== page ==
Last night, the Brooklyn Philharmonic held their annual gala at Steiner Studios, the former Brooklyn Navy Yard way out in the No man’s land between Clinton Hill and Williamsburg. These events are typically mercenary affairs, intended to extract necessary dollars from the wallets of rich patrons in exchange for some rubber chicken, cocktails, and comedy (here courtesy of the "classical comedians" Igudesman and Joo, who came off like a less dignified version of Victor Borge.) Maybe a little dancing.
But, while last night had all of that, it was actually more of a rallying cry, an opportunity for the Brooklyn Phil to restate their reason for being in a borough which is already chock-full of musical outlets, of every stripe. It also brought together all of the Phil’s various stakeholders: not just donors, but composers, community leaders, even the odd hip-hop artist.
“Hip-hop is compatible with all operating systems,” said Yasiin Bey (formerly Mos Def), the Bed-Stuy native and current BPhil Artist-In-residence, who was honored by Artistic Director Alan Pierson. “It's a people’s art movement. It’s an opportunity to tell the story of those not included. And, we're here to share those stories with you, which I hope extends beyond just this season." Speaking of Bed-Stuy, Bey will be performing Derek Bermel's arrangements of his songs there with the Brooklyn Phil on June 9.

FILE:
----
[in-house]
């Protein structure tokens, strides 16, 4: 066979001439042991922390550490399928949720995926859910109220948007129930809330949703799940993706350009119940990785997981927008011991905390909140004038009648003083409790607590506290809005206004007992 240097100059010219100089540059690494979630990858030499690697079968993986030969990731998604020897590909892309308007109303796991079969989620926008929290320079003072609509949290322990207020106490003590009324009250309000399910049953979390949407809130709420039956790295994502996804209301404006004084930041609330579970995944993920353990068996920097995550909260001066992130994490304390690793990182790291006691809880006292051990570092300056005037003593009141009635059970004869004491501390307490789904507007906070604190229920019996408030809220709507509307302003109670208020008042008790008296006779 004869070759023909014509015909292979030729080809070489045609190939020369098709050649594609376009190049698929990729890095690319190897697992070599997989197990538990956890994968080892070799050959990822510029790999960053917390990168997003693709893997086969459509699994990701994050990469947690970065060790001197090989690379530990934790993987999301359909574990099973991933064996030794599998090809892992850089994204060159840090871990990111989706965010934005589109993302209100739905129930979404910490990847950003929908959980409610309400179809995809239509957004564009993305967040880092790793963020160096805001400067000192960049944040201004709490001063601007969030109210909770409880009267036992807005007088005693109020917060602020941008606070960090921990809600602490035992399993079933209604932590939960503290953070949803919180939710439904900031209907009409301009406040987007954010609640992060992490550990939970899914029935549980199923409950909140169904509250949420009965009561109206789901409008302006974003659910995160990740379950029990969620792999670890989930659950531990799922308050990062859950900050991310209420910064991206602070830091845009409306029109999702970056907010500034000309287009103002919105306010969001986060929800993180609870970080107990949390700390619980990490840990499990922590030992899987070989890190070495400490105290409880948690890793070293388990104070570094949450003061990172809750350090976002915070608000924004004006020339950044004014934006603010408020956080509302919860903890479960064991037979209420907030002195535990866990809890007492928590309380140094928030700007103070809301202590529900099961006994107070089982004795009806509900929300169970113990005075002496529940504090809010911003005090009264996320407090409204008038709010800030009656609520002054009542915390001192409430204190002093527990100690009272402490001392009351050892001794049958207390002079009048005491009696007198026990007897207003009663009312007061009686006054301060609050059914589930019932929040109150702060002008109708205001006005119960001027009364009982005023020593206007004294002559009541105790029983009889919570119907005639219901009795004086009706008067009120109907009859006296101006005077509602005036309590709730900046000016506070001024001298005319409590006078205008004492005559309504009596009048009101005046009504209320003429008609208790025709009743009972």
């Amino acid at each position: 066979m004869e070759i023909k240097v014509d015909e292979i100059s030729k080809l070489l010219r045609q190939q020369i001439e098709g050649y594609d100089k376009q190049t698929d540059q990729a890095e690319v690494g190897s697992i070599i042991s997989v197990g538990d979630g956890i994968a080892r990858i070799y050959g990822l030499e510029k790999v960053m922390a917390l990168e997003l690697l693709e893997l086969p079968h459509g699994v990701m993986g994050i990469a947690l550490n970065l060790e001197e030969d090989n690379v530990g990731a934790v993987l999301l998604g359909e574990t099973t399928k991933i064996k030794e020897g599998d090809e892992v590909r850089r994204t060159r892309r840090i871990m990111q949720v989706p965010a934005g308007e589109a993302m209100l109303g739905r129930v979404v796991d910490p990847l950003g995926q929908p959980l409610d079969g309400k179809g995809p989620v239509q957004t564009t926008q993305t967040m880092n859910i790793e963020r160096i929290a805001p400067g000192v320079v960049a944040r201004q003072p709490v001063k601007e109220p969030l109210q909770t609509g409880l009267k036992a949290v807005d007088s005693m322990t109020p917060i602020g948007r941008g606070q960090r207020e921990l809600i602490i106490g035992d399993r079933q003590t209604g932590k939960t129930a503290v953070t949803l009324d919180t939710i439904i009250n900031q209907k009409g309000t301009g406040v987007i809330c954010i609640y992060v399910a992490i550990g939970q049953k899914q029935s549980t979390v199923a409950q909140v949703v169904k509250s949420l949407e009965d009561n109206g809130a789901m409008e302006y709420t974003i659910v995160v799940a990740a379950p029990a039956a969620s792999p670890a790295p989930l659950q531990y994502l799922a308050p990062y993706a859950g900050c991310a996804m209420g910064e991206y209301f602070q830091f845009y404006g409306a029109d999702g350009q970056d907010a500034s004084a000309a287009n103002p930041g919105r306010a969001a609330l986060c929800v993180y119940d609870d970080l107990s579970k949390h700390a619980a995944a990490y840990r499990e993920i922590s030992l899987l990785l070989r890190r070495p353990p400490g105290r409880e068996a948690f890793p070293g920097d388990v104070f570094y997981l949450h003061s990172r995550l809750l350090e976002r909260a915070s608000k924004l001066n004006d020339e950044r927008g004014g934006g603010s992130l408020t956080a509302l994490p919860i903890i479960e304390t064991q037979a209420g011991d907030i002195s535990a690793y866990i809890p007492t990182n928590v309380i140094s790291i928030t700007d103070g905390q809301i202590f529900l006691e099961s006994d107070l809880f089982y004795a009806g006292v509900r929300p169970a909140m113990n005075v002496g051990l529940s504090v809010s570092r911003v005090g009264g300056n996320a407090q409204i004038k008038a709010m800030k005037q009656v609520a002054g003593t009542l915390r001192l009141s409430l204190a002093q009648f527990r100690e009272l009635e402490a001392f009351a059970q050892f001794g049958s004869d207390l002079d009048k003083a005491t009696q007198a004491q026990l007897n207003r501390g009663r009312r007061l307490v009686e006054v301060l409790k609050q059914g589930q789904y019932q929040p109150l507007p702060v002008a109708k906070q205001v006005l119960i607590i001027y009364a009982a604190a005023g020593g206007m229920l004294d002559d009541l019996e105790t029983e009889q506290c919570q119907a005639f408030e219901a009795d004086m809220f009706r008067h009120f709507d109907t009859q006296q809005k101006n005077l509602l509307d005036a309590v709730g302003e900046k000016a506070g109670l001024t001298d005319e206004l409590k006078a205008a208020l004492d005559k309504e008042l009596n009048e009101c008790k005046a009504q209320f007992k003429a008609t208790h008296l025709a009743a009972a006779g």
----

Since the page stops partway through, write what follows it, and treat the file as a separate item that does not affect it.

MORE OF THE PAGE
Newly-minted Brooklyn Phil CEO Richard Dare followed by telling the story of how he was inspired after seeing Bey on the Bill Maher Show in 2009, standing up to powerhouse intellectuals such as Salman Rushdie and Christopher Hitchens who were arguing for the need to sacrifice civil liberties in the name of safety from terrorism.
"And Yasiin was saying: 'You're missing the point. We need to promote peace.' He was looking at it from a 50,000 foot point of view, while everyone else was just arguing about the here-and-now. And, he was right."
"So, how do we create peace?" Dare continued. "I believe it's through Creativity. Creativity is the fountainhead of everything great about humanity. It is the most important thing we do: it's how we're going to change the world: economically, spiritually, politically. It's really hard work, but it's worth it."
Following dessert, there was dancing and cocktails upstairs, courtesy of Yeasayer's Chris Keating. And, on the way out, gift bags were passed out, just like at any good gala. But, anyone who saw this as just another society party missed the point. Crazy as it may sound, Dare, Pierson and the rest of this rabble crew are onto something special. And I, for one, am happy to see it happening right in my backyard.
More pics on the photo page.